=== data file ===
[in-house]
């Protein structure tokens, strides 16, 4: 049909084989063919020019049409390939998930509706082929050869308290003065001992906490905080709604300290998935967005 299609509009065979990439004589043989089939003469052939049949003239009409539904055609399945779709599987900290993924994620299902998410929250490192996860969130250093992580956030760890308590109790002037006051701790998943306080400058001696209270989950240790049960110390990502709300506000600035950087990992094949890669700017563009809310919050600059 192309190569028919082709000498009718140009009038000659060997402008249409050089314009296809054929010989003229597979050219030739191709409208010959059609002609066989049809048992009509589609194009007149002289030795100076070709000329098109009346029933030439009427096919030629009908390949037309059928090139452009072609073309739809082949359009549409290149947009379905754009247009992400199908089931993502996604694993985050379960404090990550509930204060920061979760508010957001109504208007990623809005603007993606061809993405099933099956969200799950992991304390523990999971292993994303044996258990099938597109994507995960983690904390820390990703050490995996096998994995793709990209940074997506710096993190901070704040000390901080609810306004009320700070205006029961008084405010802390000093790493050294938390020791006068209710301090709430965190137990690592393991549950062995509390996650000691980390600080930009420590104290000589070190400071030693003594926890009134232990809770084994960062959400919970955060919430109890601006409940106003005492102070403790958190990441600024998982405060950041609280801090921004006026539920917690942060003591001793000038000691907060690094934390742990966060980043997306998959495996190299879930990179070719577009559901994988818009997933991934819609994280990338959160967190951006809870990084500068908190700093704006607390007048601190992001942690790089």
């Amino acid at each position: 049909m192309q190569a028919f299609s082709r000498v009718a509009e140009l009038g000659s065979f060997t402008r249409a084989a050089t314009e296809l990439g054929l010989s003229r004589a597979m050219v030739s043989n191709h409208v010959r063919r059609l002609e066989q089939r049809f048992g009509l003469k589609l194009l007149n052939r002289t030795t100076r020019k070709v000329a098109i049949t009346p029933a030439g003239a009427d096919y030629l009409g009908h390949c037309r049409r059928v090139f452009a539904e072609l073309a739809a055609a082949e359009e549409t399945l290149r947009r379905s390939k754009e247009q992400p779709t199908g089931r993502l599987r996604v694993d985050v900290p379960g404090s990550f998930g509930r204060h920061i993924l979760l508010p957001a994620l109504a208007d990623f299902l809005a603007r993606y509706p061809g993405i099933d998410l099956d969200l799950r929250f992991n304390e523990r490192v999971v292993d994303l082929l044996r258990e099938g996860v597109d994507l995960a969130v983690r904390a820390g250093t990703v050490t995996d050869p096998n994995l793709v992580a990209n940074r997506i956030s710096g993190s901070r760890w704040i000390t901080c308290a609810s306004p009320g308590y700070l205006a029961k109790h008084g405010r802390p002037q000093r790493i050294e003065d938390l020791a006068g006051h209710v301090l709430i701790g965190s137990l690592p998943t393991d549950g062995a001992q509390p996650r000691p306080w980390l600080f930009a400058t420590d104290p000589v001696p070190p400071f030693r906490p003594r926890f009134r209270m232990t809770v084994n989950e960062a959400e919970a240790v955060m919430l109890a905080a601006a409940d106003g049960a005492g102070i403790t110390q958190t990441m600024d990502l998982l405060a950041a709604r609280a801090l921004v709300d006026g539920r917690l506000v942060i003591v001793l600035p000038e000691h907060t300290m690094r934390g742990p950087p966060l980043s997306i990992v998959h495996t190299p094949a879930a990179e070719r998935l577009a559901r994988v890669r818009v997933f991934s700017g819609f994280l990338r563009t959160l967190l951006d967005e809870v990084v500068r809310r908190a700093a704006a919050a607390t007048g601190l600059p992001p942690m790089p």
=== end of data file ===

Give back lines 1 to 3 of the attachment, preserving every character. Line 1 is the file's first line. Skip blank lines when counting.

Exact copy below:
[in-house]
């Protein structure tokens, strides 16, 4: 049909084989063919020019049409390939998930509706082929050869308290003065001992906490905080709604300290998935967005 299609509009065979990439004589043989089939003469052939049949003239009409539904055609399945779709599987900290993924994620299902998410929250490192996860969130250093992580956030760890308590109790002037006051701790998943306080400058001696209270989950240790049960110390990502709300506000600035950087990992094949890669700017563009809310919050600059 192309190569028919082709000498009718140009009038000659060997402008249409050089314009296809054929010989003229597979050219030739191709409208010959059609002609066989049809048992009509589609194009007149002289030795100076070709000329098109009346029933030439009427096919030629009908390949037309059928090139452009072609073309739809082949359009549409290149947009379905754009247009992400199908089931993502996604694993985050379960404090990550509930204060920061979760508010957001109504208007990623809005603007993606061809993405099933099956969200799950992991304390523990999971292993994303044996258990099938597109994507995960983690904390820390990703050490995996096998994995793709990209940074997506710096993190901070704040000390901080609810306004009320700070205006029961008084405010802390000093790493050294938390020791006068209710301090709430965190137990690592393991549950062995509390996650000691980390600080930009420590104290000589070190400071030693003594926890009134232990809770084994960062959400919970955060919430109890601006409940106003005492102070403790958190990441600024998982405060950041609280801090921004006026539920917690942060003591001793000038000691907060690094934390742990966060980043997306998959495996190299879930990179070719577009559901994988818009997933991934819609994280990338959160967190951006809870990084500068908190700093704006607390007048601190992001942690790089």
């Amino acid at each position: 049909m192309q190569a028919f299609s082709r000498v009718a509009e140009l009038g000659s065979f060997t402008r249409a084989a050089t314009e296809l990439g054929l010989s003229r004589a597979m050219v030739s043989n191709h409208v010959r063919r059609l002609e066989q089939r049809f048992g009509l003469k589609l194009l007149n052939r002289t030795t100076r020019k070709v000329a098109i049949t009346p029933a030439g003239a009427d096919y030629l009409g009908h390949c037309r049409r059928v090139f452009a539904e072609l073309a739809a055609a082949e359009e549409t399945l290149r947009r379905s390939k754009e247009q992400p779709t199908g089931r993502l599987r996604v694993d985050v900290p379960g404090s990550f998930g509930r204060h920061i993924l979760l508010p957001a994620l109504a208007d990623f299902l809005a603007r993606y509706p061809g993405i099933d998410l099956d969200l799950r929250f992991n304390e523990r490192v999971v292993d994303l082929l044996r258990e099938g996860v597109d994507l995960a969130v983690r904390a820390g250093t990703v050490t995996d050869p096998n994995l793709v992580a990209n940074r997506i956030s710096g993190s901070r760890w704040i000390t901080c308290a609810s306004p009320g308590y700070l205006a029961k109790h008084g405010r802390p002037q000093r790493i050294e003065d938390l020791a006068g006051h209710v301090l709430i701790g965190s137990l690592p998943t393991d549950g062995a001992q509390p996650r000691p306080w980390l600080f930009a400058t420590d104290p000589v001696p070190p400071f030693r906490p003594r926890f009134r209270m232990t809770v084994n989950e960062a959400e919970a240790v955060m919430l109890a905080a601006a409940d106003g049960a005492g102070i403790t110390q958190t990441m600024d990502l998982l405060a950041a709604r609280a801090l921004v709300d006026g539920r917690l506000v942060i003591v001793l600035p000038e000691h907060t300290m690094r934390g742990p950087p966060l980043s997306i990992v998959h495996t190299p094949a879930a990179e070719r998935l577009a559901r994988v890669r818009v997933f991934s700017g819609f994280l990338r563009t959160l967190l951006d967005e809870v990084v500068r809310r908190a700093a704006a919050a607390t007048g601190l600059p992001p942690m790089p």